2011 was a year of good-but-not-great films. The exceptions were movies that, for the most part, I didn’t see coming.
10. The Guard
“I can’t tell if you’re really motherfucking dumb or really motherfucking smart.”
A weird but effective mix of buddy cop film, character study, and fish-out-of-water dark comedy, The Guard came out of nowhere and knocked out a bunch of critics with its charm but never seemed to find an audience. Brendan Gleeson gives an Oscar-caliber performance as a smarter-than-he-lets-on cop in Galway who gets caught up in a major drug operation. Don Cheadle, playing an FBI officer assigned to the case, has an effortless chemistry with Gleeson but it’s Gleeson’s world, inhabited by snappy dialogue, creative direction, and strong supporting performances by Mark Strong, Liam Cunningham, and a bunch of folks you’ve never heard of.
9. Life in a Day
“Best day ever.”
The concept was simple. On July 24, 2010, people all over the world submitted clips from their daily lives to YouTube for the Life in a Day project. Ridley Scott, Kevin Macdonald, and Joe Walker edited the choicest of those clips into one 95 minute film. The result is sublime. In turns poignant, horrifying, mundane, and inspiring, the film captures life at this moment in human history in a way no other document has for any other moment in human history. Simply the fact that this endeavor was possible is astounding enough, but the filmmakers don’t let technological awe stand in for real storytelling, which they dole out in spades with the help of their global collaborators, who all get a credit as co-directors.
8. The Girl With the Dragon Tattoo
“Soon you’ll know us all too well, with my apologies.”
Why did I watch a film that I’d already read as a book and seen as a movie once before? Because Fincher is that damn good. His direction feels as assured and effortless as it did with The Social Network, and yet still bears his indelible stamp. Add to that a fearless performance by Rooney Mara and a perhaps even more accomplished score from Trent Reznor and Atticus Ross than their previous collaboration on Network and you’ve got the best American remake of a foreign film since The Departed.
“My friends, I address you all tonight as you truly are; wizards, mermaids, travelers, adventurers, magicians… Come and dream with me.”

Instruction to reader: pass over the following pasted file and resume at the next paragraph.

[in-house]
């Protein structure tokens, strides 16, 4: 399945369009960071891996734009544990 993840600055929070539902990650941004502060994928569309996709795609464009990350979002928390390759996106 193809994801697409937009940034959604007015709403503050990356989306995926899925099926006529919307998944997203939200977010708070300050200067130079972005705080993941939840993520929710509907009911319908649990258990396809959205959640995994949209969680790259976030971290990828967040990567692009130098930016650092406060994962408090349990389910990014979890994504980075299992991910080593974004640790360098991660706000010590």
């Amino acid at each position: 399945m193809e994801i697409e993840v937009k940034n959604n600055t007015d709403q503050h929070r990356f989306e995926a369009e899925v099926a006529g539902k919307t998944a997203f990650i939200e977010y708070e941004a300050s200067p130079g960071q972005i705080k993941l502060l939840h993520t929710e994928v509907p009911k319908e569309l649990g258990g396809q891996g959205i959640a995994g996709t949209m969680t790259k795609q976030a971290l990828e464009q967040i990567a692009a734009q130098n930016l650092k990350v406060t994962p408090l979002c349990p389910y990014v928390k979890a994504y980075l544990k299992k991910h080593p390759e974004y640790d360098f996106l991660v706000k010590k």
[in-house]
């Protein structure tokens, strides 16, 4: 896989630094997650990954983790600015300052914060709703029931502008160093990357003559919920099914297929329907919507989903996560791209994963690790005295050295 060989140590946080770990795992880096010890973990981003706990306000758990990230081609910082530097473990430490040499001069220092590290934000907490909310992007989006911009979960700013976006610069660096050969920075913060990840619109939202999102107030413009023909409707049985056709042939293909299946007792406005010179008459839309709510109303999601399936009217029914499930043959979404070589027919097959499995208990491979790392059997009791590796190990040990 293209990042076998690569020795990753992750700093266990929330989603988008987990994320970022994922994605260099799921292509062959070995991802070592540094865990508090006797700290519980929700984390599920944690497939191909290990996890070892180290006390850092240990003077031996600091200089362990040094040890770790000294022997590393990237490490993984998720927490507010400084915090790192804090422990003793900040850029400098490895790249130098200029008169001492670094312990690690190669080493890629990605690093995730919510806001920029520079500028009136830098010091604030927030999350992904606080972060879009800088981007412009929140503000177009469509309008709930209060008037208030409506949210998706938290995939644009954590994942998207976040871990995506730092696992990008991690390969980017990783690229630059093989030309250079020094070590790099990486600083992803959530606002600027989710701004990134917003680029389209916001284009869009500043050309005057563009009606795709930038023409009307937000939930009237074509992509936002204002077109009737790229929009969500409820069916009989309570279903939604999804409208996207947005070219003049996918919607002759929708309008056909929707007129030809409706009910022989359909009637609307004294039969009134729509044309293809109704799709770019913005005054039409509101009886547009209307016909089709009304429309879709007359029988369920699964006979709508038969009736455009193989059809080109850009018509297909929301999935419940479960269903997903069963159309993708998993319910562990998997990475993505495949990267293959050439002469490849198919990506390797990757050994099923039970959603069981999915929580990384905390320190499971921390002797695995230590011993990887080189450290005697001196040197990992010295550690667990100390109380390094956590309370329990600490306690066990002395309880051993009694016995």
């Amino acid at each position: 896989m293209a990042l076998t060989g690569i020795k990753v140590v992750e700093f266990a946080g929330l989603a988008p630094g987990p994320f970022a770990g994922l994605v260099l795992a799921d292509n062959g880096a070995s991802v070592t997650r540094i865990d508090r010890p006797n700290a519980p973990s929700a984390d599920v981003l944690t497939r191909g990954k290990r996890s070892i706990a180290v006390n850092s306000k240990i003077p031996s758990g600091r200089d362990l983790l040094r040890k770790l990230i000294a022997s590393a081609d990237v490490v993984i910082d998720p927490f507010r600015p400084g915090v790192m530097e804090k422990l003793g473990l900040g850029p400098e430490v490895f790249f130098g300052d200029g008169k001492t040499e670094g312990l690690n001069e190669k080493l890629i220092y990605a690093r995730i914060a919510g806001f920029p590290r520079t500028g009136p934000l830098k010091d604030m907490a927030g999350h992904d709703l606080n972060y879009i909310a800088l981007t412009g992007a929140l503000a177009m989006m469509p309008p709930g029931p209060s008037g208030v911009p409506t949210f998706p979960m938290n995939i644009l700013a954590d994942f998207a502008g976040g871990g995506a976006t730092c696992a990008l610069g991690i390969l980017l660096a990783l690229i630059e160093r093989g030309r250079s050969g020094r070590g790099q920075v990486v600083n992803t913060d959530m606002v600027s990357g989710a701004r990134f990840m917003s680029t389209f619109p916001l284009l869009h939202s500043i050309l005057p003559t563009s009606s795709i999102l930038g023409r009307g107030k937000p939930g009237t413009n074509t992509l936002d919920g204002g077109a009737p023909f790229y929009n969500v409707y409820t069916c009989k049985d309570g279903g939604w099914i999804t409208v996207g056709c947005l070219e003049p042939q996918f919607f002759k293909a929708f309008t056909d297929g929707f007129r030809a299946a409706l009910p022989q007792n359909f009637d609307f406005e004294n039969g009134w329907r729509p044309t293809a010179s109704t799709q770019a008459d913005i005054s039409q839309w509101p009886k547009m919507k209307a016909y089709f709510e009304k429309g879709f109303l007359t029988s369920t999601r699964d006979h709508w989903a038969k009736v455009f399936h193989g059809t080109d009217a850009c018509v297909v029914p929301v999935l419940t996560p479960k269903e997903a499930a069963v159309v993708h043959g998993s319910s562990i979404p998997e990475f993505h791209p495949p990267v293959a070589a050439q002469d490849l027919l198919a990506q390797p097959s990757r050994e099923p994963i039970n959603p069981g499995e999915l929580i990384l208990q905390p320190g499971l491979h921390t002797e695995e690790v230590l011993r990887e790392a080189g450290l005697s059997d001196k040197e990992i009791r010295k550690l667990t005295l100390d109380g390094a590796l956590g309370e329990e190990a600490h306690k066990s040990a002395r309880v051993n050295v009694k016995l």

“It’s fucking magical!” is how I described this film to friends in a mock angry tone. But it really is. And it’s not just Martin Scoresese’s tribute to cinema; it’s a paean to the beautiful interplay between art and technology, of which film is only one expression. Also, it loves books. Asa Butterfield is a revelation, in one of the best child performances I’ve seen, not to mention the always strong Chloe Grace Moretz. Oh, and in the first couple of minutes Scorsese schools everyone else on how you actually do 3D.
6. The Descendants
“This is a unique and dramatic situation!”
Alexander Payne has a knack for taking situational comedy and grounding it with sharply realized characters in order to glimpse greater emotional truths. And he does all that pretentious-sounding shit without begin boring. The Descendants may be his best work yet. Ditto Clooney. And he’s in good company. Shailene Woodley is positively incandescent; and Judy Greer, Robert Forster, and Matthew Lillard each do more with five minutes of screen time than most actors do with an entire film.
5. Attack the Block
“This is too much madness to explain in one text!”
This film knocked me on my ass. I saw what looked like a cool synopsis—aliens invade the hood—when scoping out films to see at SXSW. I got in line not even knowing if I’d get in. And then sat in the back of a packed Alamo Drafthouse as the crowd went on writer/director Joe Cornish’s frenetic, funny, and frightening old-school monster ride. In a year lousy with alien invasions (Battle: Los Angeles, Cowboys and Aliens, The Darkest Hour, Transformers: Dark of the Moon, and Falling Skies on TV) this one showed there’s still some juice in the concept if you know what you’re doing. Cornish adds an original setting and an original dynamic that would have been interesting even without bloodthirsty creatures—the unlikely pairing of a mugger and his victim. Plus a touch of (non-preachy) social message for good measure.